Tag Archives: BI

Hacking the RFM Model

The following is from the May 2009 Drilling Down Newsletter.  Got a question about Customer Measurement, Management, Valuation, Retention, Loyalty, Defection?  Just ask your question.  Also, feel free to leave a comment. 

Want to see the answers to previous questions?  Here’s the blog archive; the pre-blog newsletter archives are here.

Q:  First of all thank you for your help.  I have some questions I would be pleased if you answer them for me.

A:  No problem!

Q:  1. RFM analysis – is it possible to use some other ranking technique rather than quintiles? Using quintiles for bigger databases will cause many tied values, isn’t it a problem?

A:  Sure, you can use it any way it works best for you.  There is no “magic” behind quintiles, you can use deciles or whatever works best. It’s the idea of ranking by Recency, Frequency, and Value that is the key concept in the model.

I’ve seen dozens and perhaps hundreds of variations on the core RFM model, depending on how you classify a “variation”.  One change that’s common is changing the scaling, as you mention above, to accommodate the size of the database.  Smaller databases use quartiles or even tertiles.  Larger databases, choose the ordered distribution that meets the need.

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Got Discount Proneness?

Discount Proneness is what happens when you “teach” customers to expect discounts.  Over time, they won’t buy unless you send them a discount.  They wait for it, expect it.  Unraveling this behavior is a very painful process you do not want to experience.

The latest shiny object where Coupon Proneness comes into play is the “shopping cart recapture” program.  Mark my words, if it is not happening already, these programs are teaching customers to “Add to Cart” and then abandon it, waiting for an e-mail with a discount to “recapture” this sale – a sale that for many receiving the e-mail, would have taken place anyway.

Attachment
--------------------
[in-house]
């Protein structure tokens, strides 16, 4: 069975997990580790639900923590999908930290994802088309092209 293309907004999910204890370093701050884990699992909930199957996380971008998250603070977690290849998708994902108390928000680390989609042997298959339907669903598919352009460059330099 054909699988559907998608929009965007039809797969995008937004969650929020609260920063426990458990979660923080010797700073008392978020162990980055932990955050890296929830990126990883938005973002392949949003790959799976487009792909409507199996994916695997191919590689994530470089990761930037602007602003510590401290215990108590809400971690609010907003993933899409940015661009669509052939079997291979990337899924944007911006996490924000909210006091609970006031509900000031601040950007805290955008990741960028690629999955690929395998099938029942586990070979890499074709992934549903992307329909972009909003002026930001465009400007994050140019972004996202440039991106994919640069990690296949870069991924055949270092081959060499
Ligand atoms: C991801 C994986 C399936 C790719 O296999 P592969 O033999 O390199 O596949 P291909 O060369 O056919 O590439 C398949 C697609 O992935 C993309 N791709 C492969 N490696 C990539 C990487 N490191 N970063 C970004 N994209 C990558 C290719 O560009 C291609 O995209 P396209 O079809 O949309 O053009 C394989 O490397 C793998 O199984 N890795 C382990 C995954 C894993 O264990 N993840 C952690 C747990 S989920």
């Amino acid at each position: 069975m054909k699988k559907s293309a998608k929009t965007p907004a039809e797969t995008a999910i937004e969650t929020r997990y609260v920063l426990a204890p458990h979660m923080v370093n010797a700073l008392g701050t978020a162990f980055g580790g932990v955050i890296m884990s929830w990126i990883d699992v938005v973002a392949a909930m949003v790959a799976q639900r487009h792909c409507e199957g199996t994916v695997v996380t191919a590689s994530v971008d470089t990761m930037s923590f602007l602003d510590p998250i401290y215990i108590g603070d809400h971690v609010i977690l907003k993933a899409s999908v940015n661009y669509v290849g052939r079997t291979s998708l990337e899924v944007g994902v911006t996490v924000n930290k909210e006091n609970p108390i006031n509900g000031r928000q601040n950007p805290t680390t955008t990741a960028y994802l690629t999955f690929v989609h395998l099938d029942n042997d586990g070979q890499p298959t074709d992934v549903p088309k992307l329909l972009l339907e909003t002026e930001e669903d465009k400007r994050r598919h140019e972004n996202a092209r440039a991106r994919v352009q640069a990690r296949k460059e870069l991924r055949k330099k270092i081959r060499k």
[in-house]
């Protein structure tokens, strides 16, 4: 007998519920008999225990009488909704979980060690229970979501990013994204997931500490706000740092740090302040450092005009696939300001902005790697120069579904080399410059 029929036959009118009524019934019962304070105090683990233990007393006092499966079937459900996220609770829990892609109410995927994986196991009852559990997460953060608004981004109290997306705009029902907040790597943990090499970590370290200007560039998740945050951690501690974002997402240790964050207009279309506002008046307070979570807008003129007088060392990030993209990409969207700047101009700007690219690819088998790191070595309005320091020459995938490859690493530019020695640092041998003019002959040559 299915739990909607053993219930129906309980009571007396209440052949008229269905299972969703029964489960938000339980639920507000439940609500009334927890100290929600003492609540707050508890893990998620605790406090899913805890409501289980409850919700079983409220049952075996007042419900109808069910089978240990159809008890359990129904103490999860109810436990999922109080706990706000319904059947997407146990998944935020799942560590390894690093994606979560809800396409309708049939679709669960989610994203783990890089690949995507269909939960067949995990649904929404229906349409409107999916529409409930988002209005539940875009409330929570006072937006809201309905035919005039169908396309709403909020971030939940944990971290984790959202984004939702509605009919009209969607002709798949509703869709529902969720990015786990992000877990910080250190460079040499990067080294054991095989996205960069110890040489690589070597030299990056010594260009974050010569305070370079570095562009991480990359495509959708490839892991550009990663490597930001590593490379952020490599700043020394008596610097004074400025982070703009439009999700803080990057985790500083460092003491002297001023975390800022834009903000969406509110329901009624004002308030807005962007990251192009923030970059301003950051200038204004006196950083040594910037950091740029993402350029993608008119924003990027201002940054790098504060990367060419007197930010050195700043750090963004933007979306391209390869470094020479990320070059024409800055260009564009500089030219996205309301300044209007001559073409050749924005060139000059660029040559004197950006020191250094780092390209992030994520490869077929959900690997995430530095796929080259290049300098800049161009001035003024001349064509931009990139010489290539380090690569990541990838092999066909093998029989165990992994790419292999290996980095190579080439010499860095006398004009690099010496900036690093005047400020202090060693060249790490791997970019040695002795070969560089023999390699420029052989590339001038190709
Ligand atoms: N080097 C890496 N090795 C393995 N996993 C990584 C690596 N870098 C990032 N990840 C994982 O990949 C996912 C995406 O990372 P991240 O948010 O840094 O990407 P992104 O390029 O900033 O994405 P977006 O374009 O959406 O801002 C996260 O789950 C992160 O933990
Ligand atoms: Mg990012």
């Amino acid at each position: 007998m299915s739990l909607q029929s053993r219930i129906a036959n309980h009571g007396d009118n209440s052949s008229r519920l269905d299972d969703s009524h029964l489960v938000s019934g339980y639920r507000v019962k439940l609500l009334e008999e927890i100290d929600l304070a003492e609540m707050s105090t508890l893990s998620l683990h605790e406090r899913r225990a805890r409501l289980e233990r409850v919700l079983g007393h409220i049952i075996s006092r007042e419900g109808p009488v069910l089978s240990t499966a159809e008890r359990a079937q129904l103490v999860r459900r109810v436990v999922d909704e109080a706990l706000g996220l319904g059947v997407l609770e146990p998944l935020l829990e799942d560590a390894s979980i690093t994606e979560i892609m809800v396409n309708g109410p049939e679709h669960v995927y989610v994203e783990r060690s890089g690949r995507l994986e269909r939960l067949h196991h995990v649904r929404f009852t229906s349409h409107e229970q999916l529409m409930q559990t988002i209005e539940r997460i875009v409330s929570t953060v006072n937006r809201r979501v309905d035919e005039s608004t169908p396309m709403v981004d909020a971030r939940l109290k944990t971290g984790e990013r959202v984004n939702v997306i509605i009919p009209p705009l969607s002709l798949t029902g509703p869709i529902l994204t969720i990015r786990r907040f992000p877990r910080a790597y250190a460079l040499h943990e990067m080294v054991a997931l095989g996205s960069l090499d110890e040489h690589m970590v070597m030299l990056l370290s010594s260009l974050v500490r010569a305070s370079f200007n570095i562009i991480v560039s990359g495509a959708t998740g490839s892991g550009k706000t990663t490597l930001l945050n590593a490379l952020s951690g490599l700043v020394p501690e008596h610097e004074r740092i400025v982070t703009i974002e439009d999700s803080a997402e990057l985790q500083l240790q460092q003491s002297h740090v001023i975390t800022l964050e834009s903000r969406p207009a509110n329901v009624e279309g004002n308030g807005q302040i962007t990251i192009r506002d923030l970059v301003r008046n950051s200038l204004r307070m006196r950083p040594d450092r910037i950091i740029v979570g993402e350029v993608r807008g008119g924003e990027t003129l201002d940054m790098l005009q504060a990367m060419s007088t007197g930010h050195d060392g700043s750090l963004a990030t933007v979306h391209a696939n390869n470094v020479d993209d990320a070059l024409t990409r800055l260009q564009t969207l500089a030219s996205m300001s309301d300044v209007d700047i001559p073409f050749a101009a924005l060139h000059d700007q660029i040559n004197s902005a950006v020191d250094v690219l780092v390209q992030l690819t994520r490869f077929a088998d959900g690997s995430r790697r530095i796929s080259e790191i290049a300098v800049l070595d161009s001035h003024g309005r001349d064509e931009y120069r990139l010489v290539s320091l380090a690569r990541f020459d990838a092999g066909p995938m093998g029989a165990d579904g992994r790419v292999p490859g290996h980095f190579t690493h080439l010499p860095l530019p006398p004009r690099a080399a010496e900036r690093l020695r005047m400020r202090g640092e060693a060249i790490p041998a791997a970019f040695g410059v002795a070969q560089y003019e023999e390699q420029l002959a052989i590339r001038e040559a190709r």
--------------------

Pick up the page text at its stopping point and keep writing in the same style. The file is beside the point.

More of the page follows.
The best way to measure this effect is to use a Control Group.

When I hear people talking about programs like this (for example, in the Yahoo analytics group) what I hear is “the faster you send the e-mail, the higher the response rate you get”.

That, my friends, is pretty much a guarantee that a majority of the people receiving that e-mail would have bought anyway.  Hold out a random sample of the population and prove it to yourself.  There is a best, most profitable time to send such an e-mail, and that time will be revealed to you using a controlled test.  The correct timing is almost certainly not within 24 or even 48 hours.

That is, if you care about Profits over Sales, and trust me, somebody at your company does.  They just have not told you yet!

When you give away margin you do not have to give away on a sale, that is a cost.  Unless you are including that cost in your campaign analysis, you are not reflecting the true financial nature of the campaigns you are doing.  If you are an analyst, that’s a problem.

If you are using cart recapture campaigns, please do a controlled test sooner rather than later.  Because once your customers have Discount Proneness, it will be very painful to fix.

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